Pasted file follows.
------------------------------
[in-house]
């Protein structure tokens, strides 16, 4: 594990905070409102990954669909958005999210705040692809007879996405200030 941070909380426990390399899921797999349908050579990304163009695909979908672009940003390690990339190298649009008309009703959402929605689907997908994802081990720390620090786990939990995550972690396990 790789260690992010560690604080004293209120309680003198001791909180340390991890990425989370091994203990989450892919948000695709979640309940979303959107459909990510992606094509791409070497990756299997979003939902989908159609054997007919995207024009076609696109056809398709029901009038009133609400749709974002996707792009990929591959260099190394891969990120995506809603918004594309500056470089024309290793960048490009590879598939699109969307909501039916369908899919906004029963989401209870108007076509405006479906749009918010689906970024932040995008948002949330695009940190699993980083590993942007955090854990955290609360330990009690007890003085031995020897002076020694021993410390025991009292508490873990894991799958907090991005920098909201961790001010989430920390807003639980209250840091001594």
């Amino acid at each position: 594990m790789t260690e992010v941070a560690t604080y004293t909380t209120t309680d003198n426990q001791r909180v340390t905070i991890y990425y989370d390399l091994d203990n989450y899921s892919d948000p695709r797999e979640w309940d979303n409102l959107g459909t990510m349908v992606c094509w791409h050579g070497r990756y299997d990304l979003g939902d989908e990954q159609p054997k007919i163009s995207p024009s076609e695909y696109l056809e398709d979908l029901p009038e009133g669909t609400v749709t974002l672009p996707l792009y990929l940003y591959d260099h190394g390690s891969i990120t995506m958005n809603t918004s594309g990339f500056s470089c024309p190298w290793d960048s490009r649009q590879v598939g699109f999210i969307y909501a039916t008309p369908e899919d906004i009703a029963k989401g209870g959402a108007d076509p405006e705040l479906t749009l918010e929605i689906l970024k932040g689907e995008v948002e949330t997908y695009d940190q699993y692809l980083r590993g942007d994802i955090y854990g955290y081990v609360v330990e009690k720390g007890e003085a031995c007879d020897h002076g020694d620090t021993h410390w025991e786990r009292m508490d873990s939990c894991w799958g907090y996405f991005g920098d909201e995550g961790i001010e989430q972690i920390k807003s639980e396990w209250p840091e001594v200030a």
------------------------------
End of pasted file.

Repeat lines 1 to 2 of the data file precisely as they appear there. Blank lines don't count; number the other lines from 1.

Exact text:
[in-house]
């Protein structure tokens, strides 16, 4: 594990905070409102990954669909958005999210705040692809007879996405200030 941070909380426990390399899921797999349908050579990304163009695909979908672009940003390690990339190298649009008309009703959402929605689907997908994802081990720390620090786990939990995550972690396990 790789260690992010560690604080004293209120309680003198001791909180340390991890990425989370091994203990989450892919948000695709979640309940979303959107459909990510992606094509791409070497990756299997979003939902989908159609054997007919995207024009076609696109056809398709029901009038009133609400749709974002996707792009990929591959260099190394891969990120995506809603918004594309500056470089024309290793960048490009590879598939699109969307909501039916369908899919906004029963989401209870108007076509405006479906749009918010689906970024932040995008948002949330695009940190699993980083590993942007955090854990955290609360330990009690007890003085031995020897002076020694021993410390025991009292508490873990894991799958907090991005920098909201961790001010989430920390807003639980209250840091001594």